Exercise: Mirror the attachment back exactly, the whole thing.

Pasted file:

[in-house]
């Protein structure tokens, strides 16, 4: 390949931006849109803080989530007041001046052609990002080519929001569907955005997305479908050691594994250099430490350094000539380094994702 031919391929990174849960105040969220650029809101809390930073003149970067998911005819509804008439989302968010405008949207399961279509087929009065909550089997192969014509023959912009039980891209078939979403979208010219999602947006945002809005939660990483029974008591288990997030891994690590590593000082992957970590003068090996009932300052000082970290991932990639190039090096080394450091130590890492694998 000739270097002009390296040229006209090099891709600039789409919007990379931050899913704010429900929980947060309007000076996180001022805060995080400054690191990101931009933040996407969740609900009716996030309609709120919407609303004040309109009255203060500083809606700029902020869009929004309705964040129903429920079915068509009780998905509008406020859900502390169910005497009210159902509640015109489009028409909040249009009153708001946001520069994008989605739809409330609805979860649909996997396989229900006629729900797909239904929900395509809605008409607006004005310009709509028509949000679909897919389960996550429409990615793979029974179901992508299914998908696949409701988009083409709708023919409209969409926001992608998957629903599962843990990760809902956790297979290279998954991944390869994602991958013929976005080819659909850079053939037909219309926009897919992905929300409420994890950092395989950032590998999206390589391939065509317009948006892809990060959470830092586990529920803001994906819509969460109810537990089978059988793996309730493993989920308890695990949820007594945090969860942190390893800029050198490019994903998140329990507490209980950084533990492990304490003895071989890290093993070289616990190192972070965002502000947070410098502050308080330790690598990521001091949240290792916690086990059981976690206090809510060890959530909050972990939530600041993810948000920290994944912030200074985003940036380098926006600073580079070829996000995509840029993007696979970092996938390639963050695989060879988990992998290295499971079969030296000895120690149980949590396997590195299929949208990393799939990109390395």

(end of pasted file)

[in-house]
């Protein structure tokens, strides 16, 4: 390949931006849109803080989530007041001046052609990002080519929001569907955005997305479908050691594994250099430490350094000539380094994702 031919391929990174849960105040969220650029809101809390930073003149970067998911005819509804008439989302968010405008949207399961279509087929009065909550089997192969014509023959912009039980891209078939979403979208010219999602947006945002809005939660990483029974008591288990997030891994690590590593000082992957970590003068090996009932300052000082970290991932990639190039090096080394450091130590890492694998 000739270097002009390296040229006209090099891709600039789409919007990379931050899913704010429900929980947060309007000076996180001022805060995080400054690191990101931009933040996407969740609900009716996030309609709120919407609303004040309109009255203060500083809606700029902020869009929004309705964040129903429920079915068509009780998905509008406020859900502390169910005497009210159902509640015109489009028409909040249009009153708001946001520069994008989605739809409330609805979860649909996997396989229900006629729900797909239904929900395509809605008409607006004005310009709509028509949000679909897919389960996550429409990615793979029974179901992508299914998908696949409701988009083409709708023919409209969409926001992608998957629903599962843990990760809902956790297979290279998954991944390869994602991958013929976005080819659909850079053939037909219309926009897919992905929300409420994890950092395989950032590998999206390589391939065509317009948006892809990060959470830092586990529920803001994906819509969460109810537990089978059988793996309730493993989920308890695990949820007594945090969860942190390893800029050198490019994903998140329990507490209980950084533990492990304490003895071989890290093993070289616990190192972070965002502000947070410098502050308080330790690598990521001091949240290792916690086990059981976690206090809510060890959530909050972990939530600041993810948000920290994944912030200074985003940036380098926006600073580079070829996000995509840029993007696979970092996938390639963050695989060879988990992998290295499971079969030296000895120690149980949590396997590195299929949208990393799939990109390395």